The origins of the European Union are, in many ways, inspiring and almost miraculous.
At the start, co-operation between France and West Germany was built on an economic strategy that gave not only dignity, but some power to workers.
This approach recognised that in order to resist the domination of the market it was necessary to have a mutual policy between states that could uphold some degree of stability and security for workers (and peasants) in order to avoid the perils of the great depression, unemployment and the political polarisation that had led, ultimately, to the victory of Fascism.
It was a modest and a mundane politics, but it had the remarkable distinction of actually working and for several decades it delivered rising prosperity, social peace and a genuine redistribution of power and wealth.
The arrival of Britain, however, changed everything. Britain is an island and was always at an angle to Europe.
It avoided the continental territorial struggle and developed a maritime economy and distinctive political institutions.
The EU at its inception was built on a conception of an economy based upon agriculture and industry, land and labour.
Britain brought a model of a financial and services-based economy in which free movement, rather than social partnership, was the primary goal.
After the fall of the Berlin Wall and within the framework of a resurgent market ideology led by the United States, Thatcher’s Britain rather than Kohl’s Germany came to define the meaning of Europe.
The EU’s new treaties would protect “four freedoms”: the freedom of movement for people, capital, services and goods.
This new model of integration, through its hostility to institutions, tradition and place and its upholding of unmediated movement through space, was hostile to all that was best about European civilisation based upon self-governing cities, universities, churches and an embedded economic system.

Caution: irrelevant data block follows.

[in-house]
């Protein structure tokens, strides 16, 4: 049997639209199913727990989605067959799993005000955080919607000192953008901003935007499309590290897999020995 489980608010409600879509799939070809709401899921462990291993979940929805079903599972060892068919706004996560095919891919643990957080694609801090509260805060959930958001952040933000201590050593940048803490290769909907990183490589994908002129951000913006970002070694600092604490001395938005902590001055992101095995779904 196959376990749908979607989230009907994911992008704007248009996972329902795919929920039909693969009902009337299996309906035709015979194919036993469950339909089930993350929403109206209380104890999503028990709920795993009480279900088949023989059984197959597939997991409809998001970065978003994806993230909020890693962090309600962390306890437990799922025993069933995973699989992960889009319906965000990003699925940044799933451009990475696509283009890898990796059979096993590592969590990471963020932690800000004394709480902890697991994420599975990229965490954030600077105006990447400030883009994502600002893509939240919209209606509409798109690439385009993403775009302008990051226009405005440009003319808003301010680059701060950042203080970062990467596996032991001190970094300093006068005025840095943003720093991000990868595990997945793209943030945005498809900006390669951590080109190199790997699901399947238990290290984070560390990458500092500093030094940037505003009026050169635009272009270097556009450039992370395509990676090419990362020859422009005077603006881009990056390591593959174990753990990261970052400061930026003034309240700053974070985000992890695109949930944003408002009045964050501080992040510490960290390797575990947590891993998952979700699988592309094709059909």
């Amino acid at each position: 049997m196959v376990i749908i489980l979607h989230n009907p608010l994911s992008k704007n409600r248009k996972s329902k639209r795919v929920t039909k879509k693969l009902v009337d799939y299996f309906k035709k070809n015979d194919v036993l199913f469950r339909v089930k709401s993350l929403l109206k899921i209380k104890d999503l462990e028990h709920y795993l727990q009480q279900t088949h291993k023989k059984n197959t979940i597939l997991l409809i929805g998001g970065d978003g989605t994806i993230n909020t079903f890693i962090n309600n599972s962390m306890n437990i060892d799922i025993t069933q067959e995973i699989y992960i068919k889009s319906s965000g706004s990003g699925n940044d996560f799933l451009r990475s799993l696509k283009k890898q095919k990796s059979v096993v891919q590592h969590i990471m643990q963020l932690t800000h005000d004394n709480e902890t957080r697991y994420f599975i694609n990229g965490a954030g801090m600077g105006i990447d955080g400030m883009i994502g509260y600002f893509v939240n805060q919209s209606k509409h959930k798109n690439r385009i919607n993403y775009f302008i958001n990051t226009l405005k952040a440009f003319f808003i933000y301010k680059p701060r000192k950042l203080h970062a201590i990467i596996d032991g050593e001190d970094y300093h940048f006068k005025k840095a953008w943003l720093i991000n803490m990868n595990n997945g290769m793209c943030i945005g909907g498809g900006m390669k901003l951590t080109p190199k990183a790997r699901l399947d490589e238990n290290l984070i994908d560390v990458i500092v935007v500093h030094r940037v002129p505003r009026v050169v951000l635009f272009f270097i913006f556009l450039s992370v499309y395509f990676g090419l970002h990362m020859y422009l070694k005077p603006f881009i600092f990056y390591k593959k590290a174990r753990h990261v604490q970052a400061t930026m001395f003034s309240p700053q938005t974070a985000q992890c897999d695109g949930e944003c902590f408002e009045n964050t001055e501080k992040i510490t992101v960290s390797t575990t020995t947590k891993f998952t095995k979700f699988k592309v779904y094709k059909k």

The EU became a threat to Europe.
There was no place for a vocational economy, workers on boards or regional banks.
The lunacy, subsequently, of including countries with a level of wealth far below that of the founder members in an economic space predicated on the free movement of people did not occur to economists who, like the European Commission, thought in terms of undifferentiated space with no history.
So it was that the mass migration from East to West began and the ability to create specific strategies for national economies became illegal under EU law.
Capital has a tendency to centralise and exerts a pressure to turn human beings and nature into commodities.
Democracy and politics, and most particularly Labour politics, is a crucial way that society resists this through establishing a political community, a non-commodity status for people, and some constraints on the domination of the rich.
As it stands the European political economy is rigged towards the interests of capital and its irresistible centralising tendencies.
It upholds the commodification of labour through free movement and is hostile to national industrial policies as an impediment to competition.
It tries to constrain democratic politics within a framework of fiscal, monetary and political union and it will generate a nasty reaction.
This tension between democracy and markets can no longer be resolved by reform at the level of the EU.
The greatest failure of New Labour is that it led rather than resisted the definition of the EU as a neo-liberal project.
Leaving the EU opens the space for Labour to lead the renewal of democracy and to champion a political economy that puts Labour values at its heart.
This article by Maurice Glasman was first published by The Telegraph on 20th June